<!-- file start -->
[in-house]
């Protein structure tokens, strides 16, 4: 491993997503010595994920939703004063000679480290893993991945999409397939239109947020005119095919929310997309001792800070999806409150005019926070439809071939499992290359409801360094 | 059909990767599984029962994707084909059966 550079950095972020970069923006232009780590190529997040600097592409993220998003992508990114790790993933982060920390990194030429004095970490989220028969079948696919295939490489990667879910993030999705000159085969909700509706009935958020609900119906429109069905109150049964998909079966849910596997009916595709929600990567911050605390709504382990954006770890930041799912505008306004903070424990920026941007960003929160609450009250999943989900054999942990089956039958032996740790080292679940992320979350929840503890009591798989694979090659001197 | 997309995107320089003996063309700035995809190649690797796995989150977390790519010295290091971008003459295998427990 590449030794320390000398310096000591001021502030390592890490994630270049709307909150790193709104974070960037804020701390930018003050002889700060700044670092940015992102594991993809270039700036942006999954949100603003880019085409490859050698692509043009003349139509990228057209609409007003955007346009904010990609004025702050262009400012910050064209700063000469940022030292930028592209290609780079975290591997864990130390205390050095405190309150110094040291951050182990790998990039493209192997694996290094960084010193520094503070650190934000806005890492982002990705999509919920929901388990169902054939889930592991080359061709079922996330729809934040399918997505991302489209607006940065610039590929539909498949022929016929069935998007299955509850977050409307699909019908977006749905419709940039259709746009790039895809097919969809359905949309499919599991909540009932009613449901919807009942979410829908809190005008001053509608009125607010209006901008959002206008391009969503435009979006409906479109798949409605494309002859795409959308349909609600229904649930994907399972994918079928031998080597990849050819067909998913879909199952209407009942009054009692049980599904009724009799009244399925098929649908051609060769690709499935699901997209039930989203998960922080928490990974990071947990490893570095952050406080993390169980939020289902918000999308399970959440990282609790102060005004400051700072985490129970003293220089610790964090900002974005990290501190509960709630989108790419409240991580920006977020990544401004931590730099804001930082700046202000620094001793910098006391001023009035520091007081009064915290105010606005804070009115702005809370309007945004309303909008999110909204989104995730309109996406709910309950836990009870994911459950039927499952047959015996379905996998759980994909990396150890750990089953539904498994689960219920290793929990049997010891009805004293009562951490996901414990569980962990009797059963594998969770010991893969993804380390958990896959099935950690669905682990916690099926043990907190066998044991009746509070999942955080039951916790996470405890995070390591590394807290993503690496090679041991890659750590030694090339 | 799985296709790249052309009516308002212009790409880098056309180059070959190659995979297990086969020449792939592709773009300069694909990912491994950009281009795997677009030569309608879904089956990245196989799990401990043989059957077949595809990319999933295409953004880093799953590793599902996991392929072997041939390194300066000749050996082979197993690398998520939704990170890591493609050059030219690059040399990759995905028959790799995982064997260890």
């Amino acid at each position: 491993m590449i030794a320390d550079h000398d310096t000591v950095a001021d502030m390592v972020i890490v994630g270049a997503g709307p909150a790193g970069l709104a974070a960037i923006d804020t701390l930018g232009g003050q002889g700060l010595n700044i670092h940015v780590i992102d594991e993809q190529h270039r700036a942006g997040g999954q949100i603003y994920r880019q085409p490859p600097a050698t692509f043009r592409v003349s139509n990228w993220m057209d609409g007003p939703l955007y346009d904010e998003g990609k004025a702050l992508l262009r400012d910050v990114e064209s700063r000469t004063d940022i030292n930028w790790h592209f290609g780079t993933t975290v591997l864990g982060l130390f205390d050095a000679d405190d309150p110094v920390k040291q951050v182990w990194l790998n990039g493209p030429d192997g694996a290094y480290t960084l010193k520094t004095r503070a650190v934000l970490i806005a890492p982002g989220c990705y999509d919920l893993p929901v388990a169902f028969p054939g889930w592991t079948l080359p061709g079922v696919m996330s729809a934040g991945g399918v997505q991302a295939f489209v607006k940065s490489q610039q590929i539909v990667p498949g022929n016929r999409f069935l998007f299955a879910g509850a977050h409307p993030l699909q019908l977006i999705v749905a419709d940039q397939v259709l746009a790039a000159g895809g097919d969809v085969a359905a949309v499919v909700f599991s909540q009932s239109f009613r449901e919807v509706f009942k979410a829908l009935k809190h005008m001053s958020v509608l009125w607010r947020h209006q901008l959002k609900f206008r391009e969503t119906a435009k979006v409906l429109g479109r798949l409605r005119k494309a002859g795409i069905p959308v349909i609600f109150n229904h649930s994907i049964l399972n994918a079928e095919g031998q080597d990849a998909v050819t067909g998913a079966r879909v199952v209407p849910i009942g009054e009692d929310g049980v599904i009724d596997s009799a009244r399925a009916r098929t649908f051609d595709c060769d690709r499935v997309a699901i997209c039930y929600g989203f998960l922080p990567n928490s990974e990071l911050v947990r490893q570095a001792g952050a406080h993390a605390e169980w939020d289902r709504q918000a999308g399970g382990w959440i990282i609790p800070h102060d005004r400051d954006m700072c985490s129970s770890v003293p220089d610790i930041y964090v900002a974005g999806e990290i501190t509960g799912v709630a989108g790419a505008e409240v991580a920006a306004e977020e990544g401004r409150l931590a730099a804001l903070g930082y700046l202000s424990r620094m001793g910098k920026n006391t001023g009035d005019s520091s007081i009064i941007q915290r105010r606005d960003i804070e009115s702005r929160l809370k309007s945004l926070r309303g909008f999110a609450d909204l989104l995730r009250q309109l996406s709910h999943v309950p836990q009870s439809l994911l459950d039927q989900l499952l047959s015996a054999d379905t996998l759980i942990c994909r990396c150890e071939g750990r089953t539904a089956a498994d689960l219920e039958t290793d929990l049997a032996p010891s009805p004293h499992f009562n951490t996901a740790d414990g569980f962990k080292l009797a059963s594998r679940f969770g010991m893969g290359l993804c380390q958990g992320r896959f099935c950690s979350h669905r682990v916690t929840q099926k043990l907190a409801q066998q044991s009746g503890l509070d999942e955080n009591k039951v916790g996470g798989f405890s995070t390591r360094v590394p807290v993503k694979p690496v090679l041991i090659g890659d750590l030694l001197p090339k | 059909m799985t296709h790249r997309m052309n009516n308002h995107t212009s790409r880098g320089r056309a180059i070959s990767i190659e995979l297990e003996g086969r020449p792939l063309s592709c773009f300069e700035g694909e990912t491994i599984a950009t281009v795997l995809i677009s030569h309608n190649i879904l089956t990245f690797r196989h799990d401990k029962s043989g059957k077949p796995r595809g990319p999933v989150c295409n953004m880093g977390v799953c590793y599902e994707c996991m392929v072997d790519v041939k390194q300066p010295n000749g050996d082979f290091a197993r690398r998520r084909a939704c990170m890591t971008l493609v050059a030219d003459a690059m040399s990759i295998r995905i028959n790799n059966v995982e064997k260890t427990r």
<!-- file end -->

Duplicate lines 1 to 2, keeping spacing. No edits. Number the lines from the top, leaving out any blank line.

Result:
[in-house]
């Protein structure tokens, strides 16, 4: 491993997503010595994920939703004063000679480290893993991945999409397939239109947020005119095919929310997309001792800070999806409150005019926070439809071939499992290359409801360094 | 059909990767599984029962994707084909059966 550079950095972020970069923006232009780590190529997040600097592409993220998003992508990114790790993933982060920390990194030429004095970490989220028969079948696919295939490489990667879910993030999705000159085969909700509706009935958020609900119906429109069905109150049964998909079966849910596997009916595709929600990567911050605390709504382990954006770890930041799912505008306004903070424990920026941007960003929160609450009250999943989900054999942990089956039958032996740790080292679940992320979350929840503890009591798989694979090659001197 | 997309995107320089003996063309700035995809190649690797796995989150977390790519010295290091971008003459295998427990 590449030794320390000398310096000591001021502030390592890490994630270049709307909150790193709104974070960037804020701390930018003050002889700060700044670092940015992102594991993809270039700036942006999954949100603003880019085409490859050698692509043009003349139509990228057209609409007003955007346009904010990609004025702050262009400012910050064209700063000469940022030292930028592209290609780079975290591997864990130390205390050095405190309150110094040291951050182990790998990039493209192997694996290094960084010193520094503070650190934000806005890492982002990705999509919920929901388990169902054939889930592991080359061709079922996330729809934040399918997505991302489209607006940065610039590929539909498949022929016929069935998007299955509850977050409307699909019908977006749905419709940039259709746009790039895809097919969809359905949309499919599991909540009932009613449901919807009942979410829908809190005008001053509608009125607010209006901008959002206008391009969503435009979006409906479109798949409605494309002859795409959308349909609600229904649930994907399972994918079928031998080597990849050819067909998913879909199952209407009942009054009692049980599904009724009799009244399925098929649908051609060769690709499935699901997209039930989203998960922080928490990974990071947990490893570095952050406080993390169980939020289902918000999308399970959440990282609790102060005004400051700072985490129970003293220089610790964090900002974005990290501190509960709630989108790419409240991580920006977020990544401004931590730099804001930082700046202000620094001793910098006391001023009035520091007081009064915290105010606005804070009115702005809370309007945004309303909008999110909204989104995730309109996406709910309950836990009870994911459950039927499952047959015996379905996998759980994909990396150890750990089953539904498994689960219920290793929990049997010891009805004293009562951490996901414990569980962990009797059963594998969770010991893969993804380390958990896959099935950690669905682990916690099926043990907190066998044991009746509070999942955080039951916790996470405890995070390591590394807290993503690496090679041991890659750590030694090339 | 799985296709790249052309009516308002212009790409880098056309180059070959190659995979297990086969020449792939592709773009300069694909990912491994950009281009795997677009030569309608879904089956990245196989799990401990043989059957077949595809990319999933295409953004880093799953590793599902996991392929072997041939390194300066000749050996082979197993690398998520939704990170890591493609050059030219690059040399990759995905028959790799995982064997260890």